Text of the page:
Other proteins that can be produced using the invention include proteins comprising all or part of the amino acid sequences of differentiation antigens (referred to as CD proteins) or their ligands or proteins substantially similar to either of these. Such antigens are disclosed in Leukocyte Typing VI (Proceedings of the VIth International Workshop and Conference, Kishimoto, Kikutani et al., eds., Kobe, Japan, 1996). Similar CD proteins are disclosed in subsequent workshops. Examples of such antigens include CD22, CD27, CD30, CD39, CD40, and ligands thereto (CD27 ligand, CD30 ligand, etc.). Several of the CD antigens are members of the TNF receptor family, which also includes 41BB and OX40. The ligands are often members of the TNF family, as are 41BB ligand and OX40 ligand.
Enzymatically active proteins or their ligands can also be produced using the invention. Examples include proteins comprising all or part of one of the following proteins or their ligands or a protein substantially similar to one of these: a disintegrin and metalloproteinase domain family members including TNF-alpha Converting Enzyme, various kinases, glucocerebrosidase, superoxide dismutase, tissue plasminogen activator, Factor VIII, Factor IX, apolipoprotein E, apolipoprotein A-I, globins, an IL-2 antagonist, alpha-1 antitrypsin, ligands for any of the above-mentioned enzymes, and numerous other enzymes and their ligands.
Examples of antibodies that can be produced include, but are not limited to, those that recognize any one or a combination of proteins including, but not limited to, the above-mentioned proteins and/or the following antigens: CD2, CD3, CD4, CD8, CD11a, CD14, CD18, CD20, CD22, CD23, CD25, CD33, CD40, CD44, CD52, CD80 (B7.1), CD86 (B7.2), CD147, IL-1α, IL-1β, IL-2, IL-3, IL-7, IL-4, IL-5, IL-8, IL-10, IL-1 receptor, IL-2 receptor, TL-4 receptor, TL-6 receptor, TL-13 receptor, TL-18 receptor subunits, FGL2, PDGF-β and analogs thereof (see U.S. Pat. Nos. 5,272,064 and 5,149,792), VEGF, TGF, TGF-β2, TGF-β1, EGF receptor (see U.S. Pat. No. 6,235,883) VEGF receptor, hepatocyte growth factor, osteoprotegerin ligand, interferon gamma, B lymphocyte stimulator (BlyS, also known as BAFF, THANK, TALL-1, and zTNF4; see Do and Chen-Kiang (2002), Cytokine Growth Factor Rev. 13(1): 19-25), C5 complement, IgE, tumor antigen CA125, tumor antigen MUC1, PEM antigen, LCG (which is a gene product that is expressed in association with lung cancer), HER-2, HER-3, a tumor-associated glycoprotein TAG-72, the SK-1 antigen, tumor-associated epitopes that are present in elevated levels in the sera of patients with colon and/or pancreatic cancer, cancer-associated epitopes or proteins expressed on breast, colon, squamous cell, prostate, pancreatic, lung, and/or kidney cancer cells and/or on melanoma, glioma, or neuroblastoma cells, the necrotic core of a tumor, integrin alpha 4 beta 7, the integrin VLA-4, integrins (including integrins comprising alpha4beta7), TRAIL receptors 1, 2, 3, and 4, RANK, RANK ligand, TNF-α, the adhesion molecule VAP-1, epithelial cell adhesion molecule (EpCAM), intercellular adhesion molecule-3 (ICAM-3), leukointegrin adhesin, the platelet glycoprotein gp IIb/IIIa, cardiac myosin heavy chain, parathyroid hormone, rNAPc2 (which is an inhibitor of factor VIIa-tissue factor), MHC I, carcinoembryonic antigen (CEA), alpha-fetoprotein (AFP), tumor necrosis factor (TNF), CTLA-4 (which is a cytotoxic T lymphocyte-associated antigen), Fc-γ-1 receptor, HLA-DR 10 beta, HLA-DR antigen, sclerostin, L-selectin, Respiratory Syncitial Virus, human immunodeficiency virus (HIV), hepatitis B virus (HBV), Streptococcus mutans, and Staphlycoccus aureus.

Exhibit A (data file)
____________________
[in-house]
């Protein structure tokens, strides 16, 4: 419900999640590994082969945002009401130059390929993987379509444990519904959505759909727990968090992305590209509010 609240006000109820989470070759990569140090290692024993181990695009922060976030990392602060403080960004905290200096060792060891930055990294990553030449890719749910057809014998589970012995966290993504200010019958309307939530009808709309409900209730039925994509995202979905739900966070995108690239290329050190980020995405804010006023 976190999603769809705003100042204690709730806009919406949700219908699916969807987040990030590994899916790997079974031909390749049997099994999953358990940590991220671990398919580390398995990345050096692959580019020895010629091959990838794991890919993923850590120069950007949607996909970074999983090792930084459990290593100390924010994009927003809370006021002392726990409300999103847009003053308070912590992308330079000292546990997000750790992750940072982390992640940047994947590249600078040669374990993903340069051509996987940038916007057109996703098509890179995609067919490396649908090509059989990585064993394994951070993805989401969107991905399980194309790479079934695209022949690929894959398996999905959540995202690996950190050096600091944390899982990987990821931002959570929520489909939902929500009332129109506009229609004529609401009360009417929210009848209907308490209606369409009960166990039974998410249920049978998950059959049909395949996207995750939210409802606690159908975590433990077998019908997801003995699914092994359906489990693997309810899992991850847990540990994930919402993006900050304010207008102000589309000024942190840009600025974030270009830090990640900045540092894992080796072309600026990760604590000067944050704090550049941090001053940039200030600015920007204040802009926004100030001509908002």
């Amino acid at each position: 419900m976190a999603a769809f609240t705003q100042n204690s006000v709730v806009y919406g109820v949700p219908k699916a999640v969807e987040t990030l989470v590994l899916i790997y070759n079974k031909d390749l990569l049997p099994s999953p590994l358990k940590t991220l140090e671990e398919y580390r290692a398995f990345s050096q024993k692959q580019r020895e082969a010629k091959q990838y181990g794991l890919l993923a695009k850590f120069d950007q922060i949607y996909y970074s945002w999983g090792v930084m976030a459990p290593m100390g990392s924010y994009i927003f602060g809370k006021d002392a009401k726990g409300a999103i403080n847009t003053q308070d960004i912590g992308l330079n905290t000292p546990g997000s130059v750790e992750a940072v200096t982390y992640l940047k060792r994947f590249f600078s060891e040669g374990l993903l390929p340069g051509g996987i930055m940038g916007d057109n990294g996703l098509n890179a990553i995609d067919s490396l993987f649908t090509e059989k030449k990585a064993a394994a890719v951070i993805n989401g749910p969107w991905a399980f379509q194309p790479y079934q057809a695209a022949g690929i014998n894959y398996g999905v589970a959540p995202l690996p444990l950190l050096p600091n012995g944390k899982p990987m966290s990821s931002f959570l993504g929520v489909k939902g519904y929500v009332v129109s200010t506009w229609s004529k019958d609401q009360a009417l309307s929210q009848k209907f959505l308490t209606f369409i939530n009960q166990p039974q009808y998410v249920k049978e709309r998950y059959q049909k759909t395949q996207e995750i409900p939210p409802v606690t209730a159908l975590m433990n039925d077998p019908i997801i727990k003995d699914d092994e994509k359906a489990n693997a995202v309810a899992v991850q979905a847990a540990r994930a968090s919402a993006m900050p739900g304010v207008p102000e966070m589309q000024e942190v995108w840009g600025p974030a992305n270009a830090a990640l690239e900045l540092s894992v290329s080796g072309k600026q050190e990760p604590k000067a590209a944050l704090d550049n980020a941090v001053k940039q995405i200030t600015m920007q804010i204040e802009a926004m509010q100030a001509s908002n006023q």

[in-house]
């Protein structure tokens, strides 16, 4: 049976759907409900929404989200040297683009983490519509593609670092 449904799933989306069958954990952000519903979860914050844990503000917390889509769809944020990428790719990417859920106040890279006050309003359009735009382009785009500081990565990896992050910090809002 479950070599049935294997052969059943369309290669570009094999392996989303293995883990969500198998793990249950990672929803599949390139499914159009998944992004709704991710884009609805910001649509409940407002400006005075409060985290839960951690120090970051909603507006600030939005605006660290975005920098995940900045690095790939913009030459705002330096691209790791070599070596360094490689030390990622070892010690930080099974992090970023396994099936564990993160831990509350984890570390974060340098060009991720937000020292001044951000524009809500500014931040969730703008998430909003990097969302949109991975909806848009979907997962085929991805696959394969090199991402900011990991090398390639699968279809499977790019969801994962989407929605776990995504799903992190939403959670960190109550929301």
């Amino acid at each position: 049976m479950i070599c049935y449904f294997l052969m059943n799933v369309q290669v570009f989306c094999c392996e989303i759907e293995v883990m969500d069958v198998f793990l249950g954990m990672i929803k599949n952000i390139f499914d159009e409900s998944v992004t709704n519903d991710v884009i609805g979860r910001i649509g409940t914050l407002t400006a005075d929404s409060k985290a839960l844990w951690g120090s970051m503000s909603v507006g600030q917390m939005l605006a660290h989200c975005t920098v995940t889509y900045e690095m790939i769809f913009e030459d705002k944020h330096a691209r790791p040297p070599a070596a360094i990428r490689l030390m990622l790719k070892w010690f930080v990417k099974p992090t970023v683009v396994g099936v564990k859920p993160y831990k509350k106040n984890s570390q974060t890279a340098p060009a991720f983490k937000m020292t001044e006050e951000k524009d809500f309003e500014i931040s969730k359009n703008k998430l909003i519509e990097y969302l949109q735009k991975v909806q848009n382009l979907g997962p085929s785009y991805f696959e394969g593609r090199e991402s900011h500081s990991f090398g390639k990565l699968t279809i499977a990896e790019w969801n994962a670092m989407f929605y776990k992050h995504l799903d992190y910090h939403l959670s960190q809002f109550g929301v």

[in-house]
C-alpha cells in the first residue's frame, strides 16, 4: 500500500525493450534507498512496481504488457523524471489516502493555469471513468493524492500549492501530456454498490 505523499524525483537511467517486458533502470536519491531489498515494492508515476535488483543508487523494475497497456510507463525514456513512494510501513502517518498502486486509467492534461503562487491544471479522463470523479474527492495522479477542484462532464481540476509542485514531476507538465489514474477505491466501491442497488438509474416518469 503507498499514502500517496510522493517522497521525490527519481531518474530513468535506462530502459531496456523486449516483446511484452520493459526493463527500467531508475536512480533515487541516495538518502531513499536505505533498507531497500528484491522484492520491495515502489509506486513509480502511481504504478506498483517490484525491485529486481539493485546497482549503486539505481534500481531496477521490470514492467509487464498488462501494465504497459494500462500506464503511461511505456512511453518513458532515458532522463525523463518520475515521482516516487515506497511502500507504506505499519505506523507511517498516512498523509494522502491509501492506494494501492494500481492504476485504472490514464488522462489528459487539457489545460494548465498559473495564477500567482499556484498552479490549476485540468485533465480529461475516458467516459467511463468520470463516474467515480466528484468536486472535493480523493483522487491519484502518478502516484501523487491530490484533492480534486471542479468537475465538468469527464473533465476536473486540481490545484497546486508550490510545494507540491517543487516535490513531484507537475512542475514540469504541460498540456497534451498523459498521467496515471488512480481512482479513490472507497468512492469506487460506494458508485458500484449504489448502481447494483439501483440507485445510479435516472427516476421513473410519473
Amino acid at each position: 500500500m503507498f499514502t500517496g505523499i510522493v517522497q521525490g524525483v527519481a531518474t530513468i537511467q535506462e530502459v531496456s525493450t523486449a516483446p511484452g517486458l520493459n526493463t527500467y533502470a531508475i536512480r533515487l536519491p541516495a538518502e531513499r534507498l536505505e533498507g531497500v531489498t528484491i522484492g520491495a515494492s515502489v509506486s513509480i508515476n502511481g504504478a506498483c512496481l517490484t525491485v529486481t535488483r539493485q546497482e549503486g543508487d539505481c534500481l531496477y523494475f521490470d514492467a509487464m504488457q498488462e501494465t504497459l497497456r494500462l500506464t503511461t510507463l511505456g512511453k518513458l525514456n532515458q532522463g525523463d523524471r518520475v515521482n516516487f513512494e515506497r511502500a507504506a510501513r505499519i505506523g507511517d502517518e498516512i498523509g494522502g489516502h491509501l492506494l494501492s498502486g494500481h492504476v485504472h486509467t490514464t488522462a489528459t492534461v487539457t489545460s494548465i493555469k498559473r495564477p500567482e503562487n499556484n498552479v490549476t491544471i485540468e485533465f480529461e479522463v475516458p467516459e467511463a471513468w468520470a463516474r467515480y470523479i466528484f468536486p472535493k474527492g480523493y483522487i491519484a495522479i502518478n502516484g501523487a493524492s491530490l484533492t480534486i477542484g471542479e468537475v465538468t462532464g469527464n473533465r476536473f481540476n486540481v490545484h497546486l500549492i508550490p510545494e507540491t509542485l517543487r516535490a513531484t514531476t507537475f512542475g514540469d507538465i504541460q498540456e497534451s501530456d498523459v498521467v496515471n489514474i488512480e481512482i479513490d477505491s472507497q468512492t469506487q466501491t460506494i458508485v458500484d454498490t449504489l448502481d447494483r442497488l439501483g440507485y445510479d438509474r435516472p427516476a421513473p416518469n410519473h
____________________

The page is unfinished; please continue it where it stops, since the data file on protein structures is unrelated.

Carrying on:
Specific examples of known antibodies which can be produced using the methods of the invention include but are not limited to adalimumab, bevacizumab, infliximab, abciximab, alemtuzumab, bapineuzumab, basiliximab, belimumab, briakinumab, brodalumab, canakinumab, certolizumab pegol, cetuximab, conatumumab, denosumab, eculizumab, etrolizumab, evolocumab, gemtuzumab ozogamicin, golimumab, ibritumomab tiuxetan, labetuzumab, mapatumumab, matuzumab, mepolizumab, motavizumab, muromonab-CD3, natalizumab, nimotuzumab, ofatumumab, omalizumab, oregovomab, palivizumab, panitumumab, pemtumomab, pertuzumab, ranibizumab, rituximab, rovelizumab, tocilizumab, tositumomab, trastuzumab, ustekinumab, vedolizomab, zalutumumab, and zanolimumab.
The invention can also be used to produce recombinant fusion proteins comprising, for example, any of the above-mentioned proteins. For example, recombinant fusion proteins comprising one of the above-mentioned proteins plus a multimerization domain, such as a leucine zipper, a coiled coil, an Fc portion of an immunoglobulin, or a substantially similar protein, can be produced using the methods of the invention. See e.g. WO94/10308; Lovejoy et al. (1993), Science 259:1288-1293; Harbury et al. (1993), Science 262:1401-05; Harbury et al. (1994), Nature 371:80-83; Hakansson et al. (1999), Structure 7:255-64. Specifically included among such recombinant fusion proteins are proteins in which a portion of a receptor is fused to an Fc portion of an antibody such as etanercept (a p75 TNFR:Fc), abatacept and belatacept (CTLA4:Fc).